Jetliners are the most complicated mass-produced products in the world, and suddenly they could just as well be built elsewhere.
One answer to the threat was to beef up education and training, to ensure that a uniquely abundant and skilled workforce was waiting outside the state's factory doors. If specialized talent is plentiful, goes the theory, Boeing and other aerospace companies will have a compelling reason to stay here -- or even move to Washington.
So now we have dozens of new programs to inspire, educate and train the aerospace workforce of the future. Snohomish County, where Boeing designs and assembles the biggest and most sophisticated jets, is a nexus of specialized training at all levels, from advanced engineering to precision welding.
Much has been written about the various programs, but whom do they serve? Today we profile nine participants. They range in age from 15 to 51 and come from near and far. Some are just starting out in life. Others are in mid-career. They all have high hopes.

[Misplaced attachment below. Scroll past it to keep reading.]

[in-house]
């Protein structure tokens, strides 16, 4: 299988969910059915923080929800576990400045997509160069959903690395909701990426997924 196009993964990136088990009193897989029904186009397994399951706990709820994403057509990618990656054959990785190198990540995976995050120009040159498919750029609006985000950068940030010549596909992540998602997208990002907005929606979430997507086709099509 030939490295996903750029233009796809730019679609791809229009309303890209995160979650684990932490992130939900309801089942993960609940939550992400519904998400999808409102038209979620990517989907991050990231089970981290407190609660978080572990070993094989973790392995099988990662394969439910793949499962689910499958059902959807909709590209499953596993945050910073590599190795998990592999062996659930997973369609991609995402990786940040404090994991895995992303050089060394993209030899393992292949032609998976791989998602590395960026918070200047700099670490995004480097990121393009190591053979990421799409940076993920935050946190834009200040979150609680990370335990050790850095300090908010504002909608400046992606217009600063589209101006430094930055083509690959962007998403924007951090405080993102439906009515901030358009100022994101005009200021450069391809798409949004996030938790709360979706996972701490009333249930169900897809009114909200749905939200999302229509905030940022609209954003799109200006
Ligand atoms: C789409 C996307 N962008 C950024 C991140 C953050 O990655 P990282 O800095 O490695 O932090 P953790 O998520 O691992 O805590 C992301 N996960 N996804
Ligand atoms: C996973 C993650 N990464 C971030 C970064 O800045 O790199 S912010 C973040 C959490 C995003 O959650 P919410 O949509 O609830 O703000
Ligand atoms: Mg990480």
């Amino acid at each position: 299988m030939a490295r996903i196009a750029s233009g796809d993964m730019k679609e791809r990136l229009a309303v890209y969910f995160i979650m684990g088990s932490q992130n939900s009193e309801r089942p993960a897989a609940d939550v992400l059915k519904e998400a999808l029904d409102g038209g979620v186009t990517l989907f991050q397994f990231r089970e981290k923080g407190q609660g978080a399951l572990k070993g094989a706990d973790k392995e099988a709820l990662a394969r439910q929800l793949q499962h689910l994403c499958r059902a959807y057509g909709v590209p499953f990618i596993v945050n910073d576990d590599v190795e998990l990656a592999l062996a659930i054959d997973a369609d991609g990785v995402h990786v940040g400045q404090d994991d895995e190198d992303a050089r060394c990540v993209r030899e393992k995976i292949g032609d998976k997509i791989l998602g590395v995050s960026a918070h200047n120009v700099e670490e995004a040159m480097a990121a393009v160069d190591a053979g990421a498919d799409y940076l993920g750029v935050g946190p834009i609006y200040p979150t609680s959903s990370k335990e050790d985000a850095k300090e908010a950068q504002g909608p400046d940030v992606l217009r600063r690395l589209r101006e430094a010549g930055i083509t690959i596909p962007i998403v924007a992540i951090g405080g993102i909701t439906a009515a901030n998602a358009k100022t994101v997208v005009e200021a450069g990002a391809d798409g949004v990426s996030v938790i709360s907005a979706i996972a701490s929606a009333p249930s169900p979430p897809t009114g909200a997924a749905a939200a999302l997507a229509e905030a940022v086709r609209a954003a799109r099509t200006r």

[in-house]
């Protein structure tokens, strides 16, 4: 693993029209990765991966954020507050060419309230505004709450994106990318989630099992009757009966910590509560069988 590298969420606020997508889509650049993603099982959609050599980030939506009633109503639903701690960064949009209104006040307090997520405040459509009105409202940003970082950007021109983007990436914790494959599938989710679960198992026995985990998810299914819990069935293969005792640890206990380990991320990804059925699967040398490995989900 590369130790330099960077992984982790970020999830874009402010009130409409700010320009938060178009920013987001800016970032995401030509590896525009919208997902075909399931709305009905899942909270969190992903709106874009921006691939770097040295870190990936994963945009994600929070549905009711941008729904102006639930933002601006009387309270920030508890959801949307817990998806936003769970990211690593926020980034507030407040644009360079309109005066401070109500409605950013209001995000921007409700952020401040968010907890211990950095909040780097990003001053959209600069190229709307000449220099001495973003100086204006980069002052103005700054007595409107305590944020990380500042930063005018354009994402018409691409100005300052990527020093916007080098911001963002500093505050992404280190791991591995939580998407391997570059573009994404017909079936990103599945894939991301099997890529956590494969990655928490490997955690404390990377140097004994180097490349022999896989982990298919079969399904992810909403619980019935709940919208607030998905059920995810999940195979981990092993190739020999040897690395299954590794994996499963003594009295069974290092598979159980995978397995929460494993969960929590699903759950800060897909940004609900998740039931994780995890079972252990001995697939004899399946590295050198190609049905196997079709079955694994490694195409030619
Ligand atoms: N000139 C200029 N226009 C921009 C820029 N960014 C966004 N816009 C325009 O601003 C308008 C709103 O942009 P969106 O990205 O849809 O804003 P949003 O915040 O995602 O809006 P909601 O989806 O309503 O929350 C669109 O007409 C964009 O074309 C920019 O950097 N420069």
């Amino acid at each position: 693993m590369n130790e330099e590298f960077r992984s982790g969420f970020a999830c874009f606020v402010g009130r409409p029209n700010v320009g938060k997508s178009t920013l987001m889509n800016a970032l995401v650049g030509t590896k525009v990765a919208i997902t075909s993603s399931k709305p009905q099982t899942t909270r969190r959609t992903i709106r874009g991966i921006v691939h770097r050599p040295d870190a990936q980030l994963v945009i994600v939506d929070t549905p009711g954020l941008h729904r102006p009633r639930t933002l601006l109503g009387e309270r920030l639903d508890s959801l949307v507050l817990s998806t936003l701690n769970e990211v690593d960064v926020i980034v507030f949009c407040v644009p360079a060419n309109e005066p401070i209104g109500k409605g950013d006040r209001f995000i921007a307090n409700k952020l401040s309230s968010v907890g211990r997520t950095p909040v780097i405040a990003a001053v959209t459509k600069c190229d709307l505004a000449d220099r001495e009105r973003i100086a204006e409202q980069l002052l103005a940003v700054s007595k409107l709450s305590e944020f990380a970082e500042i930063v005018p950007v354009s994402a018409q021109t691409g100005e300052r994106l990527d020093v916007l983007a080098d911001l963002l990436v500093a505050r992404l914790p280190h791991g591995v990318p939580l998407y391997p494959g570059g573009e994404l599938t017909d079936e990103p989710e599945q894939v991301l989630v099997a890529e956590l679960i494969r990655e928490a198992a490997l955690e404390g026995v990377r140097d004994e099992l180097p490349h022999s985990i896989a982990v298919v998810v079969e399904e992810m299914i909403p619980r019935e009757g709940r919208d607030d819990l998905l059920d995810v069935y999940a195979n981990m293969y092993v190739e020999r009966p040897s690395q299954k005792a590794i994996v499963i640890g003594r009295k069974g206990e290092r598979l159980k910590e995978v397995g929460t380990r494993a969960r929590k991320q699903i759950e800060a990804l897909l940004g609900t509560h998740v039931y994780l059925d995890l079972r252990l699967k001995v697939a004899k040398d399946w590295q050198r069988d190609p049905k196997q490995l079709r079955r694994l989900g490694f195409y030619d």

• Introduction: Aerospace is an industry hungry for workers
• Loretta Aragon, 40: New skills and a new passion
• Dansil Green, 15: Teen dreams of a career in rocket science
• Philip Klein, 22: Apprenticeship a perfect fit for a math guy
• Christopher Sansbury, 51: Looking for security and respect
• Samuel Yossef, 38: A lifelong fascination with aerospace
• Lonnie Majeski, 48: A fresh start for a longtime carpenter
• Shirley Johnson, 43: Flying lessons inspire a career path
• Hussain Sabah, 18: Iraqi immigrant dreams of job at Boeing
• Brie Baerg, 21: She wants to work on planes -- and boats
• Get guidance from aerospace pros at event on Nov. 3
• Aerospace training and education programs